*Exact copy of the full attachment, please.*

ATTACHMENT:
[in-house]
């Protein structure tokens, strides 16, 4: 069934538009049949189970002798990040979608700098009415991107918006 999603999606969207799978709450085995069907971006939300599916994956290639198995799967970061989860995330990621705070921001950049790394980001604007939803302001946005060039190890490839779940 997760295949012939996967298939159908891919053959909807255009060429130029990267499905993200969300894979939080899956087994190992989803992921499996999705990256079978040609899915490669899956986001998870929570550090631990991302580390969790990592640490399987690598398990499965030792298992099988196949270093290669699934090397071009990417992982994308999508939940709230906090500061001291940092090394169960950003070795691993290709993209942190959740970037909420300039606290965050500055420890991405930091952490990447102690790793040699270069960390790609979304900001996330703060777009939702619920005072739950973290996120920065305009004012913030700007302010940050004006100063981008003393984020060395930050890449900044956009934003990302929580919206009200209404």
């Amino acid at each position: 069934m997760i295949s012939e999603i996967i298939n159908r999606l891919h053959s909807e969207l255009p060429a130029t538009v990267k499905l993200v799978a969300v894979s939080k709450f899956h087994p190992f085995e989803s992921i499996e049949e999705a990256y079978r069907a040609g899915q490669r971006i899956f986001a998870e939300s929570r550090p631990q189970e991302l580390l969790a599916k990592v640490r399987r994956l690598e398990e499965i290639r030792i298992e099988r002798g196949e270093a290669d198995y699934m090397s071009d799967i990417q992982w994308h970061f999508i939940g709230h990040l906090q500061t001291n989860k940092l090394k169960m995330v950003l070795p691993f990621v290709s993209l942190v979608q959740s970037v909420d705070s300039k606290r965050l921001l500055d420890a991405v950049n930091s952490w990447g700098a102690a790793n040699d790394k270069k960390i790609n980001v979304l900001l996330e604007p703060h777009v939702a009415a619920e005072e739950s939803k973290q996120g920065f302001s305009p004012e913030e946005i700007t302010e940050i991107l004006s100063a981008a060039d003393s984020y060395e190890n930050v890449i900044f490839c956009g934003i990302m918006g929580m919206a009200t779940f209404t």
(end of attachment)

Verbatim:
[in-house]
């Protein structure tokens, strides 16, 4: 069934538009049949189970002798990040979608700098009415991107918006 999603999606969207799978709450085995069907971006939300599916994956290639198995799967970061989860995330990621705070921001950049790394980001604007939803302001946005060039190890490839779940 997760295949012939996967298939159908891919053959909807255009060429130029990267499905993200969300894979939080899956087994190992989803992921499996999705990256079978040609899915490669899956986001998870929570550090631990991302580390969790990592640490399987690598398990499965030792298992099988196949270093290669699934090397071009990417992982994308999508939940709230906090500061001291940092090394169960950003070795691993290709993209942190959740970037909420300039606290965050500055420890991405930091952490990447102690790793040699270069960390790609979304900001996330703060777009939702619920005072739950973290996120920065305009004012913030700007302010940050004006100063981008003393984020060395930050890449900044956009934003990302929580919206009200209404």
């Amino acid at each position: 069934m997760i295949s012939e999603i996967i298939n159908r999606l891919h053959s909807e969207l255009p060429a130029t538009v990267k499905l993200v799978a969300v894979s939080k709450f899956h087994p190992f085995e989803s992921i499996e049949e999705a990256y079978r069907a040609g899915q490669r971006i899956f986001a998870e939300s929570r550090p631990q189970e991302l580390l969790a599916k990592v640490r399987r994956l690598e398990e499965i290639r030792i298992e099988r002798g196949e270093a290669d198995y699934m090397s071009d799967i990417q992982w994308h970061f999508i939940g709230h990040l906090q500061t001291n989860k940092l090394k169960m995330v950003l070795p691993f990621v290709s993209l942190v979608q959740s970037v909420d705070s300039k606290r965050l921001l500055d420890a991405v950049n930091s952490w990447g700098a102690a790793n040699d790394k270069k960390i790609n980001v979304l900001l996330e604007p703060h777009v939702a009415a619920e005072e739950s939803k973290q996120g920065f302001s305009p004012e913030e946005i700007t302010e940050i991107l004006s100063a981008a060039d003393s984020y060395e190890n930050v890449i900044f490839c956009g934003i990302m918006g929580m919206a009200t779940f209404t």